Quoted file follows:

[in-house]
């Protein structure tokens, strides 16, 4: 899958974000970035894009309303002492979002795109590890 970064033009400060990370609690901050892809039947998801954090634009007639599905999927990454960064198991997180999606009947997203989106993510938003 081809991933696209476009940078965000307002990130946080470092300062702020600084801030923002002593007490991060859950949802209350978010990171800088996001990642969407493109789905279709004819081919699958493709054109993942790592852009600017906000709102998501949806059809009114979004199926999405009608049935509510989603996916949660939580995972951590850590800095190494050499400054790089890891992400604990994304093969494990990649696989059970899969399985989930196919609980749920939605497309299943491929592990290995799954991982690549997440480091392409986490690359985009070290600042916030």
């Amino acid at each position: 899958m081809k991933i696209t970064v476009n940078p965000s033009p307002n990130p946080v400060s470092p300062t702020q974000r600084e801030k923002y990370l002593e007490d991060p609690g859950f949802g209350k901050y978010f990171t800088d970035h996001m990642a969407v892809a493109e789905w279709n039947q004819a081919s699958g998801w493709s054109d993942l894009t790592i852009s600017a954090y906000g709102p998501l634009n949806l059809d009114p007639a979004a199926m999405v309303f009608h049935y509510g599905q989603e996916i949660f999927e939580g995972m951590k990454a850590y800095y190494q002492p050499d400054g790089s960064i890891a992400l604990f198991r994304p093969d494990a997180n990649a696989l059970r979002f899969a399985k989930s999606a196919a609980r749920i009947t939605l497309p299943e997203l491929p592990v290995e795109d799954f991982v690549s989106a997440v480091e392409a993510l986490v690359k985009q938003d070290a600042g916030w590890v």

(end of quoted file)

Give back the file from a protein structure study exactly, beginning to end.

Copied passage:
[in-house]
């Protein structure tokens, strides 16, 4: 899958974000970035894009309303002492979002795109590890 970064033009400060990370609690901050892809039947998801954090634009007639599905999927990454960064198991997180999606009947997203989106993510938003 081809991933696209476009940078965000307002990130946080470092300062702020600084801030923002002593007490991060859950949802209350978010990171800088996001990642969407493109789905279709004819081919699958493709054109993942790592852009600017906000709102998501949806059809009114979004199926999405009608049935509510989603996916949660939580995972951590850590800095190494050499400054790089890891992400604990994304093969494990990649696989059970899969399985989930196919609980749920939605497309299943491929592990290995799954991982690549997440480091392409986490690359985009070290600042916030």
């Amino acid at each position: 899958m081809k991933i696209t970064v476009n940078p965000s033009p307002n990130p946080v400060s470092p300062t702020q974000r600084e801030k923002y990370l002593e007490d991060p609690g859950f949802g209350k901050y978010f990171t800088d970035h996001m990642a969407v892809a493109e789905w279709n039947q004819a081919s699958g998801w493709s054109d993942l894009t790592i852009s600017a954090y906000g709102p998501l634009n949806l059809d009114p007639a979004a199926m999405v309303f009608h049935y509510g599905q989603e996916i949660f999927e939580g995972m951590k990454a850590y800095y190494q002492p050499d400054g790089s960064i890891a992400l604990f198991r994304p093969d494990a997180n990649a696989l059970r979002f899969a399985k989930s999606a196919a609980r749920i009947t939605l497309p299943e997203l491929p592990v290995e795109d799954f991982v690549s989106a997440v480091e392409a993510l986490v690359k985009q938003d070290a600042g916030w590890v």